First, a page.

A seismic world altering moment was just two weeks away. Yet, at this moment, after bringing Lazarus back to life, no one can fathom what is about to take place. The tears of joy are too overwhelming and the miracle to great. His disciples are convinced that Jesus is going to set up an earthly kingdom and can’t wait to see their place of importance. Not only had Jesus raised Lazarus from the dead but healed ten lepers of their leprosy. Jesus is immensely popular. Yet, in two weeks, the disciples will deny Him, the crowd turn on Him and He will take his last earthly breath. A lot can happen in two weeks, more than we could ever imagine. The point? Whatever you are walking through, whatever is overwhelming you, know that it can change in so quickly. In an instant, a man blind sees, a woman with a blood issue for 12 years is healed and a cripple from birth walks. Needing a miracle? Looking for a glimmer of hope? Pray one more prayer. Believe one more day. Look no further than the possibilities in Jesus. Keep believing. Keep expecting. You may be just a few days or weeks from a mind-blowing, life altering, forever changing encounter.
Today, we reflect back and celebrate 17 years since Life inception. Churches don’t start at garage sales, but this one did. The garage sale thrusted us into a ladies Bible study and a once-a-week VBS. After a year and a few meetings at the Goddard School on 116th, Life launched on March 7, 2004. Mary and I had little pastoral training, but lots of faith, and though Gentry and Risa were seven and five, they seemed to have just as much faith. We lived on, and still do, the words of Gamaliel in Acts 5; “if this plan or action is of men, it will be overthrown; but if it is of God, you will not be able to overthrow them.” With this as our mantra and faith that believed anything was possible, we went after Fishers with abandonment. We introduced people to Bagels and Bunnies, crazy VBS’s and the first Breakfast with Santa. We were in every parade, had booths at Fishers Freedom Festivals and in 2007, brought the Strawberry Festival to Fishers. If we could imagine it, we would try it. As much as we worked, we prayed, fasted and reached for broken people in need of Jesus with even more fierceness. The past few years have been challenging; a few losses, some hurts, and this past year was especially hard as everything came to a grinding halt, but we’ve stayed in the fight. Let’s hope the Bible numerologist have it right. They say the number seventeen symbolizes complete victory. If there has ever been a moment when it would be good to see complete victory, it’s now. Today, we reflect back, but only with hearts that look forward in faith. We’ve planted, watered and today we are anticipating that God will bring an indescribable increase and victory!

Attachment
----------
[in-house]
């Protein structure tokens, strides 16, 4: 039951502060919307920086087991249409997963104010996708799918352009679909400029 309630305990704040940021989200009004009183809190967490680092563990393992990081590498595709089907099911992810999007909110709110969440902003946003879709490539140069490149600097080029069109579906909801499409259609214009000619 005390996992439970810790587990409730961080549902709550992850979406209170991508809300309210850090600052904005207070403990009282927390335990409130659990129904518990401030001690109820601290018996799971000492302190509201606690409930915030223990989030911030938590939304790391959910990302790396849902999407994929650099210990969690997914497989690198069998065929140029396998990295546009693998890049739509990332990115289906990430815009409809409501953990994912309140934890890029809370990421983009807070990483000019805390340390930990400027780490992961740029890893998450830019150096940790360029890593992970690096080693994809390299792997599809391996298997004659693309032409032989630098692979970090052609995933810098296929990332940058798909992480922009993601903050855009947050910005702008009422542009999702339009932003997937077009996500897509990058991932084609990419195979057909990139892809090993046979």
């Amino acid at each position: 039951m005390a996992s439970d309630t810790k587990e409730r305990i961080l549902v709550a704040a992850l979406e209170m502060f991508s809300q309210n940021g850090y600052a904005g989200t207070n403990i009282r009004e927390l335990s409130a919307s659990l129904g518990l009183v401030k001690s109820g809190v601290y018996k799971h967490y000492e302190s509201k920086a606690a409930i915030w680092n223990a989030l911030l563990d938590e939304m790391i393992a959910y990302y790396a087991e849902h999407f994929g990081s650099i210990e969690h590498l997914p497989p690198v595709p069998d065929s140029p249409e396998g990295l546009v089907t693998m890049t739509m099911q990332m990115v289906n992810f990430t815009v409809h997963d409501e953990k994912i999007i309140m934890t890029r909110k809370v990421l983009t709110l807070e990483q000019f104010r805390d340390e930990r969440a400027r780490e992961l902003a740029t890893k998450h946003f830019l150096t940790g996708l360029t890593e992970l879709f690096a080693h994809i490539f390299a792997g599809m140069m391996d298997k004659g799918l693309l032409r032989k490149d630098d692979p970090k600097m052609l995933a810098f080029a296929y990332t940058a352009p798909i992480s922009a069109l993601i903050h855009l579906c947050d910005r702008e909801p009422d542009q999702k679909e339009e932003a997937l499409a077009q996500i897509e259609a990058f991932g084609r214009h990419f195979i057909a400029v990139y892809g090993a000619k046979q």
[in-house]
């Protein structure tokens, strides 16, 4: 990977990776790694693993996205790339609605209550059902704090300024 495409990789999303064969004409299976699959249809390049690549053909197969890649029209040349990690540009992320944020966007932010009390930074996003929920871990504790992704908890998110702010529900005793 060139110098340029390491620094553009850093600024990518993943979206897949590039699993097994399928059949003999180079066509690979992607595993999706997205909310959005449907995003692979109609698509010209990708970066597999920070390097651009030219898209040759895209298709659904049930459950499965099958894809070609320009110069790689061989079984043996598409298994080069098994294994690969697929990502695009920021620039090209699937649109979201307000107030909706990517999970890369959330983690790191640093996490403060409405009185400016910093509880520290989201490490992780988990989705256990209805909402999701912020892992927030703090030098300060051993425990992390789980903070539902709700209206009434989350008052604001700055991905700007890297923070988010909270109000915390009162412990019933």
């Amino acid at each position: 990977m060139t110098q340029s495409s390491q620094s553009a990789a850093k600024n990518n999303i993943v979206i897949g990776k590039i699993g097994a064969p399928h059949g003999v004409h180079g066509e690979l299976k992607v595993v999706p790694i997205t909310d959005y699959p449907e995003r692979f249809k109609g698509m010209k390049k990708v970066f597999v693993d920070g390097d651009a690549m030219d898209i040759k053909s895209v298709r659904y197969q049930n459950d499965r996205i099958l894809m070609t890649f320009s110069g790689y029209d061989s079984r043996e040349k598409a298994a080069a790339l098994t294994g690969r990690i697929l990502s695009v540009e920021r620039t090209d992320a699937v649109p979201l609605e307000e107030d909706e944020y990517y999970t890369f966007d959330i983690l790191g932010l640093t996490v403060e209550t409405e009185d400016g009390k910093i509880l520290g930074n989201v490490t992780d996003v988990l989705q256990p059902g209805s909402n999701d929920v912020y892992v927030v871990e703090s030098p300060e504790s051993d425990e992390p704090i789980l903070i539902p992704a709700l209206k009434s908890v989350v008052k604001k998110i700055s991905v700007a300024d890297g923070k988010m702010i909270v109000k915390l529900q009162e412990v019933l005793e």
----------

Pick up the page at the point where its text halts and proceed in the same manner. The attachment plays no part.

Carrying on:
Monday was a glorious day. In fact, it’s been a pretty good month. Snow, snow and more snow. As I write, over a foot of snow is still on the ground. There are great spiritual lessons in snow. First, snow has no prejudice. It falls everywhere and on everyone. Doesn’t matter your economic, religious or social status. Snow falls. Second, snow covers everything. It covers average and beautiful landscaped yards. Snow covers sidewalks and streets, leaves that weren’t raked and branches that have fallen. Snow finds every knuck and covers every cranny. Finally, the obvious, snow makes everything white. Gray, green, brown, regardless the color, snow turns it white. Isaiah says, “though your sins are as scarlet, they will be as white as snow.” What an amazing word picture when we put into context what a snow does. Jesus’ blood, like snow, has no prejudice. It covers everyone. No bias, no discrimination. Second, like snow, Jesus’ blood covers everything, no issue is beyond his blood. Whether a lie, a moral failure or something worse, Jesus’s blood covers it. Finally, Jesus’ red blood turns our sins white. We become justified and clean. He gives us a clean slate. His blood takes our sins and makes them as distant as the east is from the west. The old song says, thank God for the blood, thank God for the blood, it washes white as snow. I’m glad I can live in the power of His work and not in my futile efforts to save myself. Maybe that’s why I love snow so much, because it reminds me that His blood makes my life look like a fresh snow.